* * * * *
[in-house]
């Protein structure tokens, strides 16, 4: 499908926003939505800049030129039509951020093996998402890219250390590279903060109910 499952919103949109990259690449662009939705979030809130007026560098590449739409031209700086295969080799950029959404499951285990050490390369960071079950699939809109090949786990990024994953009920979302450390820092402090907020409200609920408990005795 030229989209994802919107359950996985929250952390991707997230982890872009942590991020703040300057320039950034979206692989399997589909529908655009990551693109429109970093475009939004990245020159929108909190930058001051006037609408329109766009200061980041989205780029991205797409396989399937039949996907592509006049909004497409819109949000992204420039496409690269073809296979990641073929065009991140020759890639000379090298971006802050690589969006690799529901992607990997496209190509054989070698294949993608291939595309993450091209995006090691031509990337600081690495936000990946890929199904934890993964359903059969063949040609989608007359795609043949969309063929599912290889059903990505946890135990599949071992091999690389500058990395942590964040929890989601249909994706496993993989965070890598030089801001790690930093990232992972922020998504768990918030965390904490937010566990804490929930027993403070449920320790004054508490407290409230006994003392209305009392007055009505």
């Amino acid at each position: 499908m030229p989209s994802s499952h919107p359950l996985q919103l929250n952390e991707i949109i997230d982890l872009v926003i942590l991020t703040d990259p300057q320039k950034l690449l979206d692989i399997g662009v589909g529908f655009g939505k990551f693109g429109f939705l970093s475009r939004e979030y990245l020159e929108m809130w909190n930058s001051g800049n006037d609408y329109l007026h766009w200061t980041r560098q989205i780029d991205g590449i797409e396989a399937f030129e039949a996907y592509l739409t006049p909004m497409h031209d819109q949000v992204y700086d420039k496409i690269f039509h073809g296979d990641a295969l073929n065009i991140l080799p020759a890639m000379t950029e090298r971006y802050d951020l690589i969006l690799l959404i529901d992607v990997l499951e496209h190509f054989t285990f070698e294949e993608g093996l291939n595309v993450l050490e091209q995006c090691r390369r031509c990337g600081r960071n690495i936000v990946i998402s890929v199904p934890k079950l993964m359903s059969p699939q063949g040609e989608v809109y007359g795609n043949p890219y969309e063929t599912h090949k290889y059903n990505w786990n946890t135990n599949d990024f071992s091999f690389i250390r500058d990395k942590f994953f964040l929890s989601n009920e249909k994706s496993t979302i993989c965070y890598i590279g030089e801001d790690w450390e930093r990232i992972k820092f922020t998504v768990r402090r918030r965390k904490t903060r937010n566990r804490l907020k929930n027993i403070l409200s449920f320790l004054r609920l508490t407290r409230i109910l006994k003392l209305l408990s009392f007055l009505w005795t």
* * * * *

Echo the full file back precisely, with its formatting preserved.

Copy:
[in-house]
């Protein structure tokens, strides 16, 4: 499908926003939505800049030129039509951020093996998402890219250390590279903060109910 499952919103949109990259690449662009939705979030809130007026560098590449739409031209700086295969080799950029959404499951285990050490390369960071079950699939809109090949786990990024994953009920979302450390820092402090907020409200609920408990005795 030229989209994802919107359950996985929250952390991707997230982890872009942590991020703040300057320039950034979206692989399997589909529908655009990551693109429109970093475009939004990245020159929108909190930058001051006037609408329109766009200061980041989205780029991205797409396989399937039949996907592509006049909004497409819109949000992204420039496409690269073809296979990641073929065009991140020759890639000379090298971006802050690589969006690799529901992607990997496209190509054989070698294949993608291939595309993450091209995006090691031509990337600081690495936000990946890929199904934890993964359903059969063949040609989608007359795609043949969309063929599912290889059903990505946890135990599949071992091999690389500058990395942590964040929890989601249909994706496993993989965070890598030089801001790690930093990232992972922020998504768990918030965390904490937010566990804490929930027993403070449920320790004054508490407290409230006994003392209305009392007055009505």
């Amino acid at each position: 499908m030229p989209s994802s499952h919107p359950l996985q919103l929250n952390e991707i949109i997230d982890l872009v926003i942590l991020t703040d990259p300057q320039k950034l690449l979206d692989i399997g662009v589909g529908f655009g939505k990551f693109g429109f939705l970093s475009r939004e979030y990245l020159e929108m809130w909190n930058s001051g800049n006037d609408y329109l007026h766009w200061t980041r560098q989205i780029d991205g590449i797409e396989a399937f030129e039949a996907y592509l739409t006049p909004m497409h031209d819109q949000v992204y700086d420039k496409i690269f039509h073809g296979d990641a295969l073929n065009i991140l080799p020759a890639m000379t950029e090298r971006y802050d951020l690589i969006l690799l959404i529901d992607v990997l499951e496209h190509f054989t285990f070698e294949e993608g093996l291939n595309v993450l050490e091209q995006c090691r390369r031509c990337g600081r960071n690495i936000v990946i998402s890929v199904p934890k079950l993964m359903s059969p699939q063949g040609e989608v809109y007359g795609n043949p890219y969309e063929t599912h090949k290889y059903n990505w786990n946890t135990n599949d990024f071992s091999f690389i250390r500058d990395k942590f994953f964040l929890s989601n009920e249909k994706s496993t979302i993989c965070y890598i590279g030089e801001d790690w450390e930093r990232i992972k820092f922020t998504v768990r402090r918030r965390k904490t903060r937010n566990r804490l907020k929930n027993i403070l409200s449920f320790l004054r609920l508490t407290r409230i109910l006994k003392l209305l408990s009392f007055l009505w005795t």